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How to put this " symbol into a string?

P: n/a
hi all

i would like to include the double quote " symbol into the string. How can
i do it?

cheers

Nov 21 '05 #1
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8 Replies


P: n/a
There are a lot of ways of doing so... But I personally prefer the
following:

Dim strMyString as string = "ABCDEFG~HIJK"
strMyString.Replace("~", chr(34))

"Roy T" <Ro**@discussions.microsoft.com> wrote in message
news:7C**********************************@microsof t.com...
hi all

i would like to include the double quote " symbol into the string. How
can
i do it?

cheers

Nov 21 '05 #2

P: n/a
Just put two " into the string: myString = "Hello ""World"""

would be: Hello "World"

"Roy T" <Ro**@discussions.microsoft.com> wrote in message
news:7C**********************************@microsof t.com...
hi all

i would like to include the double quote " symbol into the string. How can
i do it?

cheers
Nov 21 '05 #3

P: n/a
Just escape it with another " char (two consequtive " chars)

"Roy T" <Ro**@discussions.microsoft.com> wrote in message
news:7C**********************************@microsof t.com...
hi all

i would like to include the double quote " symbol into the string. How can
i do it?

cheers
Nov 21 '05 #4

P: n/a
* "=?Utf-8?B?Um95IFQ=?=" <Ro**@discussions.microsoft.com> scripsit:
i would like to include the double quote " symbol into the string. How can
i do it?


\\\
Dim s As String = _
"He said: ""Hello World!"""
Dim t As String = _
"He said: " & ControlChars.Quote & "Hello World!" & ControlChars.Quote
///

Notice that there is no performance loss in using the string
concatenation operator in the 2nd sample, the string is concatenated by
the compiler and stored as a single constant in the assembly.

--
M S Herfried K. Wagner
M V P <URL:http://dotnet.mvps.org/>
V B <URL:http://dotnet.mvps.org/dotnet/faqs/>
Nov 21 '05 #5

P: n/a
FYI, the ControlChars.Quote method is my favorite.
It is very clear what you are doing and makes code very readable and
maintainable.
Much more so than "" """", which can be confused with '', '''' (single quotes)
IMHO, I would recommend this as a "best practice".

Gerald

"Herfried K. Wagner [MVP]" <hi***************@gmx.at> wrote in message
news:Oy**************@TK2MSFTNGP10.phx.gbl...
* "=?Utf-8?B?Um95IFQ=?=" <Ro**@discussions.microsoft.com> scripsit:
i would like to include the double quote " symbol into the string. How can
i do it?


\\\
Dim s As String = _
"He said: ""Hello World!"""
Dim t As String = _
"He said: " & ControlChars.Quote & "Hello World!" & ControlChars.Quote
///

Notice that there is no performance loss in using the string
concatenation operator in the 2nd sample, the string is concatenated by
the compiler and stored as a single constant in the assembly.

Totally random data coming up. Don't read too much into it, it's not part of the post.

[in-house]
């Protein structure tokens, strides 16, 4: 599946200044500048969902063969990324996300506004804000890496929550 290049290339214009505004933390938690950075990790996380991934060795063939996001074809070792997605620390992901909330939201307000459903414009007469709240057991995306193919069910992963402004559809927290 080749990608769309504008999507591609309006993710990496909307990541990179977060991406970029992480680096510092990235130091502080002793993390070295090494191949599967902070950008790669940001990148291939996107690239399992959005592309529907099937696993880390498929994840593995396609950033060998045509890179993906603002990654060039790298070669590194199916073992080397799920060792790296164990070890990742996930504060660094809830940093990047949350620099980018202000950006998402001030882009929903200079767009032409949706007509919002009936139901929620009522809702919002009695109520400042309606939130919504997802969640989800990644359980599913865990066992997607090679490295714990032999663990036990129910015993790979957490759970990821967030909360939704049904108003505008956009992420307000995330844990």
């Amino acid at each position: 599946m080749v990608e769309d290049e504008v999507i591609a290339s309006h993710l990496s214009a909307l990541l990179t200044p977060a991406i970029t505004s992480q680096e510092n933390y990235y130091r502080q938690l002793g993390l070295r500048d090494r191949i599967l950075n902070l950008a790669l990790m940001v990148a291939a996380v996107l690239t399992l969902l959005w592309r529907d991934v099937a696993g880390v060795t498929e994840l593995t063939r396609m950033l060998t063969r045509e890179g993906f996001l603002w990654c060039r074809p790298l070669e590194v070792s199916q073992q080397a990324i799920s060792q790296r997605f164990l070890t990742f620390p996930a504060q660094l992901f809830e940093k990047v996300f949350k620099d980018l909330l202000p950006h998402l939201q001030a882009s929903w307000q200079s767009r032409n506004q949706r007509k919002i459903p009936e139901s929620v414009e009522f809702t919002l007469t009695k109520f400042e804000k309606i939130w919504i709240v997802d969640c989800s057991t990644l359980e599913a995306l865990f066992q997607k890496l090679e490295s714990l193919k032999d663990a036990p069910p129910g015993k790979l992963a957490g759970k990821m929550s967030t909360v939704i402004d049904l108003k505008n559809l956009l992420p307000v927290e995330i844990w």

--
M S Herfried K. Wagner
M V P <URL:http://dotnet.mvps.org/>
V B <URL:http://dotnet.mvps.org/dotnet/faqs/>

Nov 21 '05 #6

P: n/a
* "Cablewizard" <Ca*********@Yahoo.com> scripsit:
FYI, the ControlChars.Quote method is my favorite.
It is very clear what you are doing and makes code very readable and
maintainable.
Much more so than "" """", which can be confused with '', '''' (single quotes)
IMHO, I would recommend this as a "best practice".


I always use the double quotes inside the string literal. It's IMO just
a matter of personal preference.

--
M S Herfried K. Wagner
M V P <URL:http://dotnet.mvps.org/>
V B <URL:http://dotnet.mvps.org/dotnet/faqs/>
Nov 21 '05 #7

P: n/a

"Cablewizard" <Ca*********@Yahoo.com> wrote in message
news:ug**************@TK2MSFTNGP12.phx.gbl...
FYI, the ControlChars.Quote method is my favorite.
It is very clear what you are doing and makes code very readable and
maintainable.
Much more so than "" """", which can be confused with '', '''' (single quotes) IMHO, I would recommend this as a "best practice".


I wouldn't. I find the string concatenation much harder to read.
Nov 21 '05 #8

P: n/a
I suppose it is personal preference.
Personally, I like to see the quotes stand out as in the concatenation.
Really helps me visualize exactly what is going on, especially when constructing
SQL statements.
Either way works just great.

Gerald

"Cablewizard" <Ca*********@Yahoo.com> wrote in message
news:ug**************@TK2MSFTNGP12.phx.gbl...
FYI, the ControlChars.Quote method is my favorite.
It is very clear what you are doing and makes code very readable and
maintainable.
Much more so than "" """", which can be confused with '', '''' (single quotes)
IMHO, I would recommend this as a "best practice".

Gerald

"Herfried K. Wagner [MVP]" <hi***************@gmx.at> wrote in message
news:Oy**************@TK2MSFTNGP10.phx.gbl...
* "=?Utf-8?B?Um95IFQ=?=" <Ro**@discussions.microsoft.com> scripsit:
i would like to include the double quote " symbol into the string. How can i do it?


\\\
Dim s As String = _
"He said: ""Hello World!"""
Dim t As String = _
"He said: " & ControlChars.Quote & "Hello World!" & ControlChars.Quote
///

Notice that there is no performance loss in using the string
concatenation operator in the 2nd sample, the string is concatenated by
the compiler and stored as a single constant in the assembly.

--
M S Herfried K. Wagner
M V P <URL:http://dotnet.mvps.org/>
V B <URL:http://dotnet.mvps.org/dotnet/faqs/>


Nov 21 '05 #9

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